Friday, October 28

Good News Friday!

I absolutely love the month of October. Mainly because it's so beautiful weather- and scenery-wise, and also because Halloween is my favorite holiday. This October in particular has been even more wonderful than ever, and here's a quick summary of what all has been going on.

First, YA and MG author Sydney Salter (who wrote My Big Nose and Other Natural Disasters, Swoon at Your Own Risk, and Jungle Crossing) and I have been chosen by one of the most inspirational teachers I've ever met, Cassie Cox, to instruct a writing course at an alternative high school in Ogden, Utah. The class is made up of about 20 students who are serious about writing, many even want to be professional writers someday. So every Tuesday for 12 weeks, one or both of us show up bright and early and demonstrate what it takes to write a novel, short story, poem, etc. Here is a newspaper article about it if you want to know more: CLICK HERE. Anyway, if you can't tell, I'm over the moon about this opportunity and it's truly one of the best things to happen to me since having become a published author.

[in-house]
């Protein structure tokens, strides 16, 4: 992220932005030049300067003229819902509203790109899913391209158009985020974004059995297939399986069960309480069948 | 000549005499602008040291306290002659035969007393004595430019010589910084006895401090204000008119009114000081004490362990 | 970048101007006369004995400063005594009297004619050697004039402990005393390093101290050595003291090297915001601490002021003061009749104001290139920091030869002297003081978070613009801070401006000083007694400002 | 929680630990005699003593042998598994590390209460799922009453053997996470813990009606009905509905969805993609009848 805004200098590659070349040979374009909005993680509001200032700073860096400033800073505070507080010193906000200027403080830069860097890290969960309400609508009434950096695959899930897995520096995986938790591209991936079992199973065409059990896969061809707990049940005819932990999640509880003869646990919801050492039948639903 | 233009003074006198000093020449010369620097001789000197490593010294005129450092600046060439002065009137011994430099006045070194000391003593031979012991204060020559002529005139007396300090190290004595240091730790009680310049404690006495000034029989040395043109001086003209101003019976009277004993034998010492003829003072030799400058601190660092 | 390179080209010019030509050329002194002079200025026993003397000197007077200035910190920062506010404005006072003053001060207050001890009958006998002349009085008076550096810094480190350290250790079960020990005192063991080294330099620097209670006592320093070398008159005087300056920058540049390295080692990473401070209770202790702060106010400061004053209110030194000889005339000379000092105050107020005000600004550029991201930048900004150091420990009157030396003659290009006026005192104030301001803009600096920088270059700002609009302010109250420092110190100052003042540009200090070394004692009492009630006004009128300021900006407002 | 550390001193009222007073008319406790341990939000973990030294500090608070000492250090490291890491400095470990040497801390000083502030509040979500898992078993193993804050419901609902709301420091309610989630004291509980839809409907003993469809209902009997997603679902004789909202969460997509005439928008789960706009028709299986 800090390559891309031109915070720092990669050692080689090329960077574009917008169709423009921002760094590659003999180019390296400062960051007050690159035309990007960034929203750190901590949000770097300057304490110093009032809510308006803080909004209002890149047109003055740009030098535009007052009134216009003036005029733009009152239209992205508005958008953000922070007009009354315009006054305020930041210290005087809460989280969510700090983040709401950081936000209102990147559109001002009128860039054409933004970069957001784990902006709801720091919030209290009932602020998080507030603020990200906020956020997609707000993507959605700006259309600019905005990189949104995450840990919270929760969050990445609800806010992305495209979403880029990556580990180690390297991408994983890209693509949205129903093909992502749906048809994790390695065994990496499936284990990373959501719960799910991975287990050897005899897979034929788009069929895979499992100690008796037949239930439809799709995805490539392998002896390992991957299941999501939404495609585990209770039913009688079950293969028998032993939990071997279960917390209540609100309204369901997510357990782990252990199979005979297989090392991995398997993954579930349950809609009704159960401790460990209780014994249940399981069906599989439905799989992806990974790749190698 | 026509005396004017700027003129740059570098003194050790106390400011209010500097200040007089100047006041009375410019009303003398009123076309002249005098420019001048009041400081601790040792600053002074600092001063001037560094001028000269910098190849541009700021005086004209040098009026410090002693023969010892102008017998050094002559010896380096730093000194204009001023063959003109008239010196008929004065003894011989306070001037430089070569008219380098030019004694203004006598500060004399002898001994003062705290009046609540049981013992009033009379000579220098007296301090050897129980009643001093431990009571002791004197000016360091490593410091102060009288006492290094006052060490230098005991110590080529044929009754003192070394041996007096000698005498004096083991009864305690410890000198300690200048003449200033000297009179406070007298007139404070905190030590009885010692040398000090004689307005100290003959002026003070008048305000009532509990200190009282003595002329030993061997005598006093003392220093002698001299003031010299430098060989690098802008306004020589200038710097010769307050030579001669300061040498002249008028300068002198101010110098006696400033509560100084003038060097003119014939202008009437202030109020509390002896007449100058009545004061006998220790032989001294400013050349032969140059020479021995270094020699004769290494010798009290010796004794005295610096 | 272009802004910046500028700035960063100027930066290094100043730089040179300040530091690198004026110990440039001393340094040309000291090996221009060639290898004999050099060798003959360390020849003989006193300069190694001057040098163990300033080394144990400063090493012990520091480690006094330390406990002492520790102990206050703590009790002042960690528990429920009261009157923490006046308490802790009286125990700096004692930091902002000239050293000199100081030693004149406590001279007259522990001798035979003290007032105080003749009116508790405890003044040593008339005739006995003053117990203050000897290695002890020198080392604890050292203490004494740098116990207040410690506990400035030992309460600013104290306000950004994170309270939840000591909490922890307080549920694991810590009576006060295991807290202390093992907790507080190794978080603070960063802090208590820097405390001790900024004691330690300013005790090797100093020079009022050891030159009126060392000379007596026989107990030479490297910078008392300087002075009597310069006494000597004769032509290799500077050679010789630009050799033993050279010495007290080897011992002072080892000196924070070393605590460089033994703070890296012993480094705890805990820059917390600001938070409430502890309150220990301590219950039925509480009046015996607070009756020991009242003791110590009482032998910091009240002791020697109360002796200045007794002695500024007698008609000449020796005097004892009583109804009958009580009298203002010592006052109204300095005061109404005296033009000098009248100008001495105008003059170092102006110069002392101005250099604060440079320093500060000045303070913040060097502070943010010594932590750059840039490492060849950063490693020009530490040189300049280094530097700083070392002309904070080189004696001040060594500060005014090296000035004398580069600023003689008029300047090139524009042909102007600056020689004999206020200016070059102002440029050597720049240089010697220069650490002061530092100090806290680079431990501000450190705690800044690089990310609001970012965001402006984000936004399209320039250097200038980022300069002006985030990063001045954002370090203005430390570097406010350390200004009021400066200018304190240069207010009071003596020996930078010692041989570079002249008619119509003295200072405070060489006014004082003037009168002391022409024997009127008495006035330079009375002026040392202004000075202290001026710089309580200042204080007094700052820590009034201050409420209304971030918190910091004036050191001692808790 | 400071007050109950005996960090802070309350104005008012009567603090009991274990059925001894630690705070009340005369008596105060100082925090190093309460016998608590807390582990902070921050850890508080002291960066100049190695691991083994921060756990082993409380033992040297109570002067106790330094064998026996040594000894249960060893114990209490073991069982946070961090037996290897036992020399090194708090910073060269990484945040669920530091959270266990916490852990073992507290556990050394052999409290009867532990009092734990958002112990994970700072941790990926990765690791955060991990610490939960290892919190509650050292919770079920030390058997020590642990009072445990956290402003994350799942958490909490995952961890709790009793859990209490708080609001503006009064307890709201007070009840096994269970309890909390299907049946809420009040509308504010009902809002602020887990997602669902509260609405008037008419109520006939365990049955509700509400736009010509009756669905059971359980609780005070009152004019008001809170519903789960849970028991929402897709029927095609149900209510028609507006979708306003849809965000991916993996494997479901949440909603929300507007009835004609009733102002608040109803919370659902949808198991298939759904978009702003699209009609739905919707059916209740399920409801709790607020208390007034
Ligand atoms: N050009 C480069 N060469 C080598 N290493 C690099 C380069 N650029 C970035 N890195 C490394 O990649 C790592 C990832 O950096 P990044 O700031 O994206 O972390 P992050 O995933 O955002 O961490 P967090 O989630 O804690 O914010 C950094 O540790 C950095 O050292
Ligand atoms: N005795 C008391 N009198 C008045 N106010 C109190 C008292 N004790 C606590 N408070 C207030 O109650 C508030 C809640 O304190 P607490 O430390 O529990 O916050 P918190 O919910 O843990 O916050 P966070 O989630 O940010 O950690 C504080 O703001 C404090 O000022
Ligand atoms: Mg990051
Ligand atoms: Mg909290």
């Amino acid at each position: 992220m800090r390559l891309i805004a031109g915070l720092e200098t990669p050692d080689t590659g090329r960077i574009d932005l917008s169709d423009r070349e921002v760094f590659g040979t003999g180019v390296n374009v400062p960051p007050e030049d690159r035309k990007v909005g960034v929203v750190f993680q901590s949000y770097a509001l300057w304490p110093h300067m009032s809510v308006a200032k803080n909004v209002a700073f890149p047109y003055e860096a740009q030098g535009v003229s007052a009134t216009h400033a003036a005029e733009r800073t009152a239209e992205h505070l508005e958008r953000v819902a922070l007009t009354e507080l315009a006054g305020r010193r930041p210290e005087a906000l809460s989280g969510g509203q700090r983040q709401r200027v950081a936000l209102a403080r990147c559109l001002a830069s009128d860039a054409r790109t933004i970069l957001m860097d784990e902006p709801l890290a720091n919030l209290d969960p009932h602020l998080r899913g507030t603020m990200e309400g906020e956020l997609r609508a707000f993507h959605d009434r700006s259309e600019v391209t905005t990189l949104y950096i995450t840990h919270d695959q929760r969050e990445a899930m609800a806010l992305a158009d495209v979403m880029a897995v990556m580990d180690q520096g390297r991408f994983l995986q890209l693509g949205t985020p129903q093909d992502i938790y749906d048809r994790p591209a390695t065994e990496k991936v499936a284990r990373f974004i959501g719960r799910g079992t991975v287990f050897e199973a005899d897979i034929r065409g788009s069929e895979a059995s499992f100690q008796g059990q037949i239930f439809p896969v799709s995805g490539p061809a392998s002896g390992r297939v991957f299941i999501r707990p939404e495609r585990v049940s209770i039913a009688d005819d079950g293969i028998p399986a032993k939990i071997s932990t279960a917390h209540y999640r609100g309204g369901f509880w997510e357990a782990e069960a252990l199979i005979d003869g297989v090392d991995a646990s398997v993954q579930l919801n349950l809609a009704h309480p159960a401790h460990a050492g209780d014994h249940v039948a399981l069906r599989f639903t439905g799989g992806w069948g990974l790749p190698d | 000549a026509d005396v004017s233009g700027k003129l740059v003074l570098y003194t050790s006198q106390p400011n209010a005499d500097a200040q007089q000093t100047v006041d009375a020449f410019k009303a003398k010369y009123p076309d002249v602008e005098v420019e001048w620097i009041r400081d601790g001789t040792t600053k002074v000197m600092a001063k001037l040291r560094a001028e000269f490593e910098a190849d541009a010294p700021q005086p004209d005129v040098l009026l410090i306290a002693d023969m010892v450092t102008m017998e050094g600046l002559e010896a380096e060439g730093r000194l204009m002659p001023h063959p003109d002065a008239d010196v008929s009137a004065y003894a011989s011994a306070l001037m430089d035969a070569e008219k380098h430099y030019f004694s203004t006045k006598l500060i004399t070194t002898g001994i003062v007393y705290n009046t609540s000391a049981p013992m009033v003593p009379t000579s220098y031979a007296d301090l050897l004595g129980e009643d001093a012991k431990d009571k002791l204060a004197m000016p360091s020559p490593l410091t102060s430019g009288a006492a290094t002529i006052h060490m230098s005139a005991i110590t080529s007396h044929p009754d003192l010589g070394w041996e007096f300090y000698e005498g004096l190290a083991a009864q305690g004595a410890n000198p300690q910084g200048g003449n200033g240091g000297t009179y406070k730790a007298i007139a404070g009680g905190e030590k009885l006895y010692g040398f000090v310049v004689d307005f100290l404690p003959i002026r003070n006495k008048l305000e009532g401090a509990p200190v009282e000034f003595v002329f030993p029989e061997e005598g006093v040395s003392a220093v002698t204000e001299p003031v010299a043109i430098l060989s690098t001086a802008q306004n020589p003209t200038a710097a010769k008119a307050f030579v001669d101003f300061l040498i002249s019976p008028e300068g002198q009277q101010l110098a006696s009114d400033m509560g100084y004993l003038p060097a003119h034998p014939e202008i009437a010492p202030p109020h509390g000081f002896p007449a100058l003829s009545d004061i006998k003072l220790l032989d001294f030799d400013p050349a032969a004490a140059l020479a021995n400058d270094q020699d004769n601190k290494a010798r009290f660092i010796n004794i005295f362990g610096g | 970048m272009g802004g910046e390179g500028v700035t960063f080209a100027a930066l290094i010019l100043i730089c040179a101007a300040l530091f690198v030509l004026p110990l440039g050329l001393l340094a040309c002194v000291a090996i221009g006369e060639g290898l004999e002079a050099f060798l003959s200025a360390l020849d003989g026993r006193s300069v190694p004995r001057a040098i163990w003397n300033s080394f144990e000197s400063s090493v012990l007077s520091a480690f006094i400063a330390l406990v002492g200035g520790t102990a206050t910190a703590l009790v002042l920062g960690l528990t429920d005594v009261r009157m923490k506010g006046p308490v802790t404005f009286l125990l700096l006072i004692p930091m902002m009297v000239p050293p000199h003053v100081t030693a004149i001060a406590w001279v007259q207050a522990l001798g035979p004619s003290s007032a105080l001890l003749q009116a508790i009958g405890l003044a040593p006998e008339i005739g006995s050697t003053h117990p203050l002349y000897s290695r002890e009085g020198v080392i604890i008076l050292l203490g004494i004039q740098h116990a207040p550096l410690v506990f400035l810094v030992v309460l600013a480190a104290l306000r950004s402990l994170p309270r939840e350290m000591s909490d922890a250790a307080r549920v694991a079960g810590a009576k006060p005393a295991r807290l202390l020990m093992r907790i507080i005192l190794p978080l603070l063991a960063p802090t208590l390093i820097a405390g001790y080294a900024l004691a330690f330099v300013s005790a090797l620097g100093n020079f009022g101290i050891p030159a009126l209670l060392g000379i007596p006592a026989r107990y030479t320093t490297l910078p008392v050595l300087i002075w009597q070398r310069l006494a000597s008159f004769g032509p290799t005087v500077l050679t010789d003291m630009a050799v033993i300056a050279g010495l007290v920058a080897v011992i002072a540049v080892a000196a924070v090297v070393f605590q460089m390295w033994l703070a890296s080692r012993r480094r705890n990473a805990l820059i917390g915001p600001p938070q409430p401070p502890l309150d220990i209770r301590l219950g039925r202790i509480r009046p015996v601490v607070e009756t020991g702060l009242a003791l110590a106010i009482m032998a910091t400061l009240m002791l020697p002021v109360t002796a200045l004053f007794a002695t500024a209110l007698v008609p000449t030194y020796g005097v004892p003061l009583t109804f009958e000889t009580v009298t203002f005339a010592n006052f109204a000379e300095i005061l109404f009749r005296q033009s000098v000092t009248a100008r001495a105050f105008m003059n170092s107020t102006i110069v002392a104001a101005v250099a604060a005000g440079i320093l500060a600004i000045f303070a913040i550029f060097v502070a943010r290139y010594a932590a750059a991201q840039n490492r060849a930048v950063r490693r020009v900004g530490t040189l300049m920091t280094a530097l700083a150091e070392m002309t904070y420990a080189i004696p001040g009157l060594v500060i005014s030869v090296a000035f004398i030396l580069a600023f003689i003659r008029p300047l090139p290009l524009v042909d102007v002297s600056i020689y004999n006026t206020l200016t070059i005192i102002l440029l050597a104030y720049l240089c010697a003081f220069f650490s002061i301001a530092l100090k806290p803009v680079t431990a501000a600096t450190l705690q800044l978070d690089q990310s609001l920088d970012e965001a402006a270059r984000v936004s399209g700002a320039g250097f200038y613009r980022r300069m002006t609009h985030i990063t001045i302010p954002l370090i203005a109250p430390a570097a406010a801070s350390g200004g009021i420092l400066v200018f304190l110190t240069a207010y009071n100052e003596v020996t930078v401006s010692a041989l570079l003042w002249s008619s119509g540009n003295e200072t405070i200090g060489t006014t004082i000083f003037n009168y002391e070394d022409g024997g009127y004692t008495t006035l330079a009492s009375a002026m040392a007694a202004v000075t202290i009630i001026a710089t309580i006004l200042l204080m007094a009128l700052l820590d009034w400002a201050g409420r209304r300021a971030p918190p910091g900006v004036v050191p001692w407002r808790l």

Second, I've been editing an anthology for a fascinating group of professionals, the majority of whom are Asian American and living in California. The book, Pho for Life: A Melting Pot of Thoughts, comes out in December and even though it's been a lot of hard work on many different levels, the final product is going to be simply amazing. People are always asking me how I became involved in this particular project and it all goes back to the MySpace days, when Mai Bui, who's heading up the project, asked me to do some light editing for Thirteen Minutes magazine. We've kept in touch all this time and I was deeply honored to be asked to edit their first book. (Yes, there will be more to come.) Here's the web-site if you want to take a peek and/or get involved: CLICK HERE.